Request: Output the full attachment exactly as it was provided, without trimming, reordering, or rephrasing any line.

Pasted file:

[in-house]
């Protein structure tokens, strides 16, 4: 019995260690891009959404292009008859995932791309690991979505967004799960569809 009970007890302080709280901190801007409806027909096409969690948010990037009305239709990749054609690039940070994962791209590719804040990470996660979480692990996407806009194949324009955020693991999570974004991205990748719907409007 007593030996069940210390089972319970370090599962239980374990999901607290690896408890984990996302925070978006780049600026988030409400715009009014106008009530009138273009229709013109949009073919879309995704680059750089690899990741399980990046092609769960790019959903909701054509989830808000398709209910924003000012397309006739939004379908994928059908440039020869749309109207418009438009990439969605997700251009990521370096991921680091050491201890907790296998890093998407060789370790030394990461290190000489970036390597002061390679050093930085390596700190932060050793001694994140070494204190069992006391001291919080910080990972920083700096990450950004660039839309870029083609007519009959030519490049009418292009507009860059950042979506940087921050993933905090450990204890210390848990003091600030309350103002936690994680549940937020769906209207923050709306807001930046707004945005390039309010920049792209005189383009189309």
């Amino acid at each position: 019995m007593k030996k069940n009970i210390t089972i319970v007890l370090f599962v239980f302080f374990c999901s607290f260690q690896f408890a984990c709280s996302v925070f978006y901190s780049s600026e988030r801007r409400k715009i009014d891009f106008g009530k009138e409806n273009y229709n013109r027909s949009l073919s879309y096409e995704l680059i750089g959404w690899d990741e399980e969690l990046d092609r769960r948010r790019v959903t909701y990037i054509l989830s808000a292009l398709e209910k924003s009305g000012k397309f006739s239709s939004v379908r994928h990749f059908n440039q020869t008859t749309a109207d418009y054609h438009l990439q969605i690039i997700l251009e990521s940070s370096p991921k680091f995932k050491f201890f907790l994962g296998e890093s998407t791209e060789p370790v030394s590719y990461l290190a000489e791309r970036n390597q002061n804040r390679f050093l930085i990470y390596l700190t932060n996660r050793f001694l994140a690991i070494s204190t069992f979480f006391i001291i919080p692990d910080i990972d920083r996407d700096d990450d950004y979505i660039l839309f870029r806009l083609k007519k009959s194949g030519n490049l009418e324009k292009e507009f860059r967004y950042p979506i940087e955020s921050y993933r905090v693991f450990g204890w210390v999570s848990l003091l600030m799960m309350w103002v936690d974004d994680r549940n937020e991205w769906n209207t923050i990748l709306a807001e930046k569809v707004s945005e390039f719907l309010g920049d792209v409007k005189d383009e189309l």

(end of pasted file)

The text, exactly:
[in-house]
């Protein structure tokens, strides 16, 4: 019995260690891009959404292009008859995932791309690991979505967004799960569809 009970007890302080709280901190801007409806027909096409969690948010990037009305239709990749054609690039940070994962791209590719804040990470996660979480692990996407806009194949324009955020693991999570974004991205990748719907409007 007593030996069940210390089972319970370090599962239980374990999901607290690896408890984990996302925070978006780049600026988030409400715009009014106008009530009138273009229709013109949009073919879309995704680059750089690899990741399980990046092609769960790019959903909701054509989830808000398709209910924003000012397309006739939004379908994928059908440039020869749309109207418009438009990439969605997700251009990521370096991921680091050491201890907790296998890093998407060789370790030394990461290190000489970036390597002061390679050093930085390596700190932060050793001694994140070494204190069992006391001291919080910080990972920083700096990450950004660039839309870029083609007519009959030519490049009418292009507009860059950042979506940087921050993933905090450990204890210390848990003091600030309350103002936690994680549940937020769906209207923050709306807001930046707004945005390039309010920049792209005189383009189309």
């Amino acid at each position: 019995m007593k030996k069940n009970i210390t089972i319970v007890l370090f599962v239980f302080f374990c999901s607290f260690q690896f408890a984990c709280s996302v925070f978006y901190s780049s600026e988030r801007r409400k715009i009014d891009f106008g009530k009138e409806n273009y229709n013109r027909s949009l073919s879309y096409e995704l680059i750089g959404w690899d990741e399980e969690l990046d092609r769960r948010r790019v959903t909701y990037i054509l989830s808000a292009l398709e209910k924003s009305g000012k397309f006739s239709s939004v379908r994928h990749f059908n440039q020869t008859t749309a109207d418009y054609h438009l990439q969605i690039i997700l251009e990521s940070s370096p991921k680091f995932k050491f201890f907790l994962g296998e890093s998407t791209e060789p370790v030394s590719y990461l290190a000489e791309r970036n390597q002061n804040r390679f050093l930085i990470y390596l700190t932060n996660r050793f001694l994140a690991i070494s204190t069992f979480f006391i001291i919080p692990d910080i990972d920083r996407d700096d990450d950004y979505i660039l839309f870029r806009l083609k007519k009959s194949g030519n490049l009418e324009k292009e507009f860059r967004y950042p979506i940087e955020s921050y993933r905090v693991f450990g204890w210390v999570s848990l003091l600030m799960m309350w103002v936690d974004d994680r549940n937020e991205w769906n209207t923050i990748l709306a807001e930046k569809v707004s945005e390039f719907l309010g920049d792209v409007k005189d383009e189309l």